Hindi Cinema - popular, middle, art - has failed because its artists do not think that way (Ray and Ghatak thought that way, Adoor and Aravindan think that way). The 'upstarts', the 'adventurers' have not 'sold out'. They have become conformists, even affluent conformists - a worse fate. They repeat the same tricks, roar the same bravado, prance the same lazy way they did before. They expect the audience to be taken in. But the audience is not conned.

This is one of the major reasons why popular cinema - I mean cinema in its natural habitat, the theatre - is dying. Half the American and European films also flop. But their cinema is fighting a colourful rearguard action. See Mona Lisa and Desperately Seeking Susan - to take two examples out of dozens. Popular cinema must rediscover the tension between the need for predictability and the need for innovation, and link both in a significant fashion to the felt urges of our desperate time Only then, it may - just possibly may – survive.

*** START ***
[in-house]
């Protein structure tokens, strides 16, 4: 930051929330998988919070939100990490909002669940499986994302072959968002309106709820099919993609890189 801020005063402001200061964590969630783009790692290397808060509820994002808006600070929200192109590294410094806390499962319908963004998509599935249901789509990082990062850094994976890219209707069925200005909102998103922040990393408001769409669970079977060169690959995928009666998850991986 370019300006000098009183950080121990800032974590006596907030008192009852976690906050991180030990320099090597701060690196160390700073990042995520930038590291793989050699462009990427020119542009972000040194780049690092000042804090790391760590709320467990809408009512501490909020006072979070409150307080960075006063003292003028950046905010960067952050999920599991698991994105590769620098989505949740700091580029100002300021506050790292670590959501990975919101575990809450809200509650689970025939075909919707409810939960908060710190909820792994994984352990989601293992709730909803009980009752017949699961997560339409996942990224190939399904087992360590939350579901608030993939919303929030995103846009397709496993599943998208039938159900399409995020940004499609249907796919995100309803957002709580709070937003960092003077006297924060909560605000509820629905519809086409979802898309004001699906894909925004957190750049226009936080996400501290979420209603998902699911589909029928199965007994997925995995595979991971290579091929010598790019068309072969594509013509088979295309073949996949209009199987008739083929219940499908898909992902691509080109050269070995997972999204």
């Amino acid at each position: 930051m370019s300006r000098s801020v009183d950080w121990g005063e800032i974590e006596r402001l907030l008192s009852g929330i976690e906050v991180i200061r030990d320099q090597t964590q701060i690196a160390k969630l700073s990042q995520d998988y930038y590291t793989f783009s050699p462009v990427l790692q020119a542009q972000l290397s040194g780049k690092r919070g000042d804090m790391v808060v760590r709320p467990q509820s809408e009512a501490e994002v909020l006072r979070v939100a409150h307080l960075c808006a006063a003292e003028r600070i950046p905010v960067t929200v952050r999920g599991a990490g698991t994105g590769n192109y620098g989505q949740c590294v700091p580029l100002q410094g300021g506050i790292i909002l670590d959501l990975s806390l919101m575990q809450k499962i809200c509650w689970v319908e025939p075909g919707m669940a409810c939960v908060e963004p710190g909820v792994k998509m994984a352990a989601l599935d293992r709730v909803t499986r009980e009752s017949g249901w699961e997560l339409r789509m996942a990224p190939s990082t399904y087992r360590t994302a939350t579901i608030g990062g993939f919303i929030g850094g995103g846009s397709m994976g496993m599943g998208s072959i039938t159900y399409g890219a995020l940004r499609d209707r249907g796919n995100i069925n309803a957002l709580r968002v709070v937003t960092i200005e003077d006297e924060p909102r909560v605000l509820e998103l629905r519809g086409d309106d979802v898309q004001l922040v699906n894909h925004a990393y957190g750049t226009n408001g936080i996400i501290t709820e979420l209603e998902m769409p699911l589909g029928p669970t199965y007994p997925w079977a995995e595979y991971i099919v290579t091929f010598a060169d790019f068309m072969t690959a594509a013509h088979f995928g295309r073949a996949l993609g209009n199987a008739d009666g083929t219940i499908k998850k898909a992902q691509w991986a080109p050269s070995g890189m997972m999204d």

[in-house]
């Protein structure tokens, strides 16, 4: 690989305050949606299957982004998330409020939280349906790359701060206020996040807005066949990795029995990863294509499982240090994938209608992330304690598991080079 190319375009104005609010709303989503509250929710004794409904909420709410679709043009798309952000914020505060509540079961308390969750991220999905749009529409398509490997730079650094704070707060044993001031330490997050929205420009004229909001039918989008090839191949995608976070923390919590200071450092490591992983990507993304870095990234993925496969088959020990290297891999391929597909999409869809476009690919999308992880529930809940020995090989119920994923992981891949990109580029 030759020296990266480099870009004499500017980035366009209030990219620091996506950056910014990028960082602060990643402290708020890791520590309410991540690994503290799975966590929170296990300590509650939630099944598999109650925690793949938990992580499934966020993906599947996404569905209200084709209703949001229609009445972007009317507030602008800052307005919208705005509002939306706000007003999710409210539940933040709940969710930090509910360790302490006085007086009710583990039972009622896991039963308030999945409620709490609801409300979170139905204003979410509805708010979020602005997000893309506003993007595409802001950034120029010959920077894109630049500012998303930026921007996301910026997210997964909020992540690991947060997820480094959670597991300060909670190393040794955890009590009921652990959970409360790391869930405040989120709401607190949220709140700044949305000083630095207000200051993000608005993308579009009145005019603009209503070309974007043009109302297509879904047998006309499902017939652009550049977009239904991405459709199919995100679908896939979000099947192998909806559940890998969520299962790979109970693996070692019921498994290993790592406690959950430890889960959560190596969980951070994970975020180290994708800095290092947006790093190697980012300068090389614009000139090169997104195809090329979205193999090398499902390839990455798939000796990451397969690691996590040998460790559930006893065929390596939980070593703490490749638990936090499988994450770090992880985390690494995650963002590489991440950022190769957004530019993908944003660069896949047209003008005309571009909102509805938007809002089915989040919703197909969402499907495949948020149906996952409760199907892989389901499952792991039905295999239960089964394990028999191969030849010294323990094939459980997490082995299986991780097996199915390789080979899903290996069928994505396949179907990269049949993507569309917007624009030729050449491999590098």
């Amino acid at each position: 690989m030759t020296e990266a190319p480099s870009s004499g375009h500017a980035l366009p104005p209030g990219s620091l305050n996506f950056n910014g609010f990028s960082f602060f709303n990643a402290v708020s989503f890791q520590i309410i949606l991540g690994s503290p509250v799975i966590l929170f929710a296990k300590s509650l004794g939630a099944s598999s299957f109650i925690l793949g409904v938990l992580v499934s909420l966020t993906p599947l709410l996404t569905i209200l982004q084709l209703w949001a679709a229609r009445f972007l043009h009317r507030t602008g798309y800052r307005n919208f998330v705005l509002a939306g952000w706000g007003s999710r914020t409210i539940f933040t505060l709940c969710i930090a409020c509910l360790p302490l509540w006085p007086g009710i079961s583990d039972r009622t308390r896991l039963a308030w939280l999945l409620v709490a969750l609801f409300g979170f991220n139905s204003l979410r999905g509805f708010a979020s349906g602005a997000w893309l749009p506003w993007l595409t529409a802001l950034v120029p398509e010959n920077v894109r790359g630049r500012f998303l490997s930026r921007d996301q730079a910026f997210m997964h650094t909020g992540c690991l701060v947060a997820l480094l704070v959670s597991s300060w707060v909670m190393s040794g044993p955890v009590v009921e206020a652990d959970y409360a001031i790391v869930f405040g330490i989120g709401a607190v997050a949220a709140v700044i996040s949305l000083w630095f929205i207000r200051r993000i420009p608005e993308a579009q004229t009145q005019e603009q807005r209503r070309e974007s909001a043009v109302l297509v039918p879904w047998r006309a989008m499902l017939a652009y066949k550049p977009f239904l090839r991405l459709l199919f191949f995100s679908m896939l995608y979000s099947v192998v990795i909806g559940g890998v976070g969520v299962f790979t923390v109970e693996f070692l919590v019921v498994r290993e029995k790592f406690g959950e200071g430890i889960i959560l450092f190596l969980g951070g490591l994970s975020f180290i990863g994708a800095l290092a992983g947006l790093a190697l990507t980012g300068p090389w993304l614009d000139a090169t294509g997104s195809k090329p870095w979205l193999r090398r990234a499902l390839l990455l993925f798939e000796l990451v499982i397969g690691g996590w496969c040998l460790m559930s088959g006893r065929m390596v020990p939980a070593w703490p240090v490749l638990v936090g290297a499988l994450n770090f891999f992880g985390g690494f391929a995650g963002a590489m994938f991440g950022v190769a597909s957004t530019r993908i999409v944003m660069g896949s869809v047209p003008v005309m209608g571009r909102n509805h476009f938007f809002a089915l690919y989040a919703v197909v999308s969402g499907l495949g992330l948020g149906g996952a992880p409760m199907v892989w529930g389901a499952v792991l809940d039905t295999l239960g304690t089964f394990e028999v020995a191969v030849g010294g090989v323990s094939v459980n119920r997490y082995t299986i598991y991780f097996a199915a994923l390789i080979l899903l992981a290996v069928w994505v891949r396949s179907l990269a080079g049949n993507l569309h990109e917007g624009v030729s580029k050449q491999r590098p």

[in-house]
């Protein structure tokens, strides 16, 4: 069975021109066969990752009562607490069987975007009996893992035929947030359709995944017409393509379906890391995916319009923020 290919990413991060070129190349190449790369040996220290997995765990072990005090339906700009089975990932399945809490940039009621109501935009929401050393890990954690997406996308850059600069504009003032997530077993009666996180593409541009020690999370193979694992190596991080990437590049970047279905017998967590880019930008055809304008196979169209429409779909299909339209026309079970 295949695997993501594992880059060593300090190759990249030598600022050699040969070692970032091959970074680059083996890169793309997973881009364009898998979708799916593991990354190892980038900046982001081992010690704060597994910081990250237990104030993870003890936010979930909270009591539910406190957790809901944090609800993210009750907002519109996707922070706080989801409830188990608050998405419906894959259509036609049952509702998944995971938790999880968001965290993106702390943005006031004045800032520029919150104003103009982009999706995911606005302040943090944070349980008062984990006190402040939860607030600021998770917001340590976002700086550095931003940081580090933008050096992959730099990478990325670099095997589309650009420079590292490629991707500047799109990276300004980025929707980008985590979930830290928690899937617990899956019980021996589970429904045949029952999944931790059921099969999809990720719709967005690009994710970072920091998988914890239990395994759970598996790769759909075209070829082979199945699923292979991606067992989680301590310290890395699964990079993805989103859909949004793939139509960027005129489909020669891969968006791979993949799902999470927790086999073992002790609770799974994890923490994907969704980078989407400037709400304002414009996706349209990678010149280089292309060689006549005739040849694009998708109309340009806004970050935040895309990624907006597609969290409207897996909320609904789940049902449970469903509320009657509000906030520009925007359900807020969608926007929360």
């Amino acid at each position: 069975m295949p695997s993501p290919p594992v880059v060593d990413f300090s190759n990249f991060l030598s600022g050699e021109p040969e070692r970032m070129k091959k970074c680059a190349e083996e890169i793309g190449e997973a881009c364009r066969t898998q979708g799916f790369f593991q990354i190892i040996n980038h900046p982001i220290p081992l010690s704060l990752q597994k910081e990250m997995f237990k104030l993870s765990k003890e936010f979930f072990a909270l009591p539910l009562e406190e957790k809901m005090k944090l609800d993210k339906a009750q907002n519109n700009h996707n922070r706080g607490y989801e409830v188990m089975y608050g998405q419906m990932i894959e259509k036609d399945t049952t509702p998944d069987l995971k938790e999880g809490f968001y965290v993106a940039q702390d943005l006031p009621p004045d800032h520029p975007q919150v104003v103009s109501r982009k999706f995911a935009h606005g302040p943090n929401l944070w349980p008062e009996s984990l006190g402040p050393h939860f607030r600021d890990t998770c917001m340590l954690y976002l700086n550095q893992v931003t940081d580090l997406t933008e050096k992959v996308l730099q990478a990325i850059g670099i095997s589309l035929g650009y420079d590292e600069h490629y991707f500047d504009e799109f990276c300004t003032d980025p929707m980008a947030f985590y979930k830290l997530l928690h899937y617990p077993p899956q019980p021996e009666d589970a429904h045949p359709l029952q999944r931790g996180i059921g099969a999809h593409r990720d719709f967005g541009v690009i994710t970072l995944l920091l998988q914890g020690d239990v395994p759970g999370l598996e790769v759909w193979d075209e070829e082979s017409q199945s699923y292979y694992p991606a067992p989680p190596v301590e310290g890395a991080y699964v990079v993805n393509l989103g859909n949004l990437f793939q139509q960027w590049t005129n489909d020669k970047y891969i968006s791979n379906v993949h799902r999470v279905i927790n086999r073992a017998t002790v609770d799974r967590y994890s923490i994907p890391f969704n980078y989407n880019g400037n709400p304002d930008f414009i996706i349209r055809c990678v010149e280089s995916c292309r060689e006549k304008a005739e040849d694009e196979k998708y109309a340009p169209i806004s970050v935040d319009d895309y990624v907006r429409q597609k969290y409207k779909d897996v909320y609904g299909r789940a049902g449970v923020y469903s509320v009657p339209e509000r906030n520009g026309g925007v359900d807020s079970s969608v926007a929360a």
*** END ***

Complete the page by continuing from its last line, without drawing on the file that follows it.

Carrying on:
Iqbal Masud
in "Cinema in India", July-September 1988, pp. 19-25

Film citati nell'articolo (anno, regista, lingua):
Aag Hi Aag (Āg hī āg, Fuoco, 1987, Shibu Mitra, hindi)
Aaakhri Adalat (Ākhrī adālat, L’ultimo tribunale,1988, Rājīv Mehrā, hindi)
Aakhri Raasta (Ākhrī rāstā, L’ultima strada, 1985 K. Bhagyarāj, hindi)
AmarAkbarAnthony (1977, Manmohan Desāī, hindi)
Chashme Buddoor  (Chashm-e-bad dūr, Via il malocchio!, 1981, Sāī Parānjpe, hindi)
Hukumat (Hukūmat, Il dominio, 1987, Anil Sharmā, hindi)
Jaane Bhi Do Yaaro (Jāne bhī do yāro, Ma lasciate perdere, amici!, 1982, Kundan Shāh, hindi)